- Historic Sites
Ordeal By Touch
Up until the last century in some parts of the country, a murderer’s guilt could legally be determined by what happened when he or she touched the victim’s corpse
April/May 1986 | Volume 37, Issue 3
In 1646 in the Massachusetts Bay Colony, Mary Martin was pregnant and unmarried. Her paramour was a married man, but it was her status as a single woman that determined the nature of her crime. She faced punishment, if her misdeed was discovered, only for fornication; had she been married, her crime would have been adultery, punishable by death.
The God of the Puritans of Massachusetts was the God of the Old Testament, and it was to His word that they looked in codifying their capital crimes. They cited passages in the Pentateuch as the authority for fourteen of the fifteen crimes punishable by death. On the subject of adultery the Book of Leviticus was clear: “And the man that committeth adultery with another man’s wife, even he that committeth adultery with his neighbour’s wife, the adulterer and the adulteress shall surely be put to death.” The law in Massachusetts provided that “if any person commit ADULTERIE with a married, or espoused wife; the Adulterer & Adulteresse shall surely be put to death.” In England adultery was committed whenever either party to the act was married, but the penalties rarely exceeded a small fine and penance.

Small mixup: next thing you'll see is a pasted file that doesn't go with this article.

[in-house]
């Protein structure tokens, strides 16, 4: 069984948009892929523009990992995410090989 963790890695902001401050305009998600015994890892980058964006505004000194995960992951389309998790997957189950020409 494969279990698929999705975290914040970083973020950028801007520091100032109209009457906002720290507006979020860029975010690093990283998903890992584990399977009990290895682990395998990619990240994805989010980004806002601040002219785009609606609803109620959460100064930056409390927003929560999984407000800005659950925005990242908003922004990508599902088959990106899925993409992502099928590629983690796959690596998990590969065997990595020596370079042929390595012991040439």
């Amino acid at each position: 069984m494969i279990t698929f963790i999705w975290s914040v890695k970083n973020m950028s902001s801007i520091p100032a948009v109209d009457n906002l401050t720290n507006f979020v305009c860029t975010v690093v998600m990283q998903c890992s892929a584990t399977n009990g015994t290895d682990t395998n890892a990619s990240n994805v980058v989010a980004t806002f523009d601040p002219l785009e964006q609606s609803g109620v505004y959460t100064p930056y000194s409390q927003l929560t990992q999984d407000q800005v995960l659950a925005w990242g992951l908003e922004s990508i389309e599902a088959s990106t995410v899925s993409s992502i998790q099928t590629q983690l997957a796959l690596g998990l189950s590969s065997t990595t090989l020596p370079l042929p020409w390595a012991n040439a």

The Puritans found no authority in the Bible for treating fornication—as defined by them—as harshly as adultery. Thus in 1642 it was decreed that if “any man shall commit Fornication with any single woman, they shall be punished either by enjoyning to Marriage, or Fine, or Corporall punishment, or all or any of these as the Judges in the Courts of Assistants shall appoint most agreeable to the word of God.” With no threat of hanging facing her, it may be wondered why Mary Martin murdered her newborn child.